This article illustrates how the ECCC is struggling to combine successfully two distinct institutional responses to crimes, by being both a criminal tribunal, with its formal rules of procedure and focus on retributive justice, and a quasi-truth and reconciliation commission, with its more flexible approach to participatory rights for victims and focus on reconciliation. The article highlights the advantages and challenges of adopting a ‘two for the price of one’ model within the Cambodian context and uses the experiences of the ECCC to underscore important lessons for future ad hoc and hybrid courts.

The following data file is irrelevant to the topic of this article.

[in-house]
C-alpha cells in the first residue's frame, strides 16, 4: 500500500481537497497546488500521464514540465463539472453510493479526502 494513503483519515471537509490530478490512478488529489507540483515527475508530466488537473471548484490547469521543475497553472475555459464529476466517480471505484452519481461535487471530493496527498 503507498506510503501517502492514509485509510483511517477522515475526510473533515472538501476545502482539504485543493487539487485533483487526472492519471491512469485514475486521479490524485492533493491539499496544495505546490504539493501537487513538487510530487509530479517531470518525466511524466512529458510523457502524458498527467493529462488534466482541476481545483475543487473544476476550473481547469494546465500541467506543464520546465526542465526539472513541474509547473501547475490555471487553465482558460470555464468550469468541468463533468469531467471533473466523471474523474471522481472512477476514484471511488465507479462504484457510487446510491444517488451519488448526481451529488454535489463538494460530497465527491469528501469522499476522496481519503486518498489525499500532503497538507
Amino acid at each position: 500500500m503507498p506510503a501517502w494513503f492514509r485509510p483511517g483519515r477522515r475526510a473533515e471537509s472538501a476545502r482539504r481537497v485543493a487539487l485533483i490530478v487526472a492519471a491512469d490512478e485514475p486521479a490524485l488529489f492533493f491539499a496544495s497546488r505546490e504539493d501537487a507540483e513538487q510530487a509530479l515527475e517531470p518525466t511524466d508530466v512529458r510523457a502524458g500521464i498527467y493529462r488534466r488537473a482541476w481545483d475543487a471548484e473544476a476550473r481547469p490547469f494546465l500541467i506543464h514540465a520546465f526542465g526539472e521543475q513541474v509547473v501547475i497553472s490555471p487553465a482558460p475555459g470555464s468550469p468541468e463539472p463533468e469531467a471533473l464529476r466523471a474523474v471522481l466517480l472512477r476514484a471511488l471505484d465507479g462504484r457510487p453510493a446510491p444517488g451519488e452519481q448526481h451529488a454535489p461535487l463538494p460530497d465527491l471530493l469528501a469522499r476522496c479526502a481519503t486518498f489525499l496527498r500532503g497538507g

* MA, JD, Ph.D. candidate in international criminal law and procedure at Utrecht University's Netherlands Institute of Human Rights, and co-director of the Netherlands office of the Public International Law & Policy Group. The author sincerely thanks Marieke de Hoon and Theo Leyh for their insightful comments on earlier drafts. Any mistakes or misconceptions are the author's own.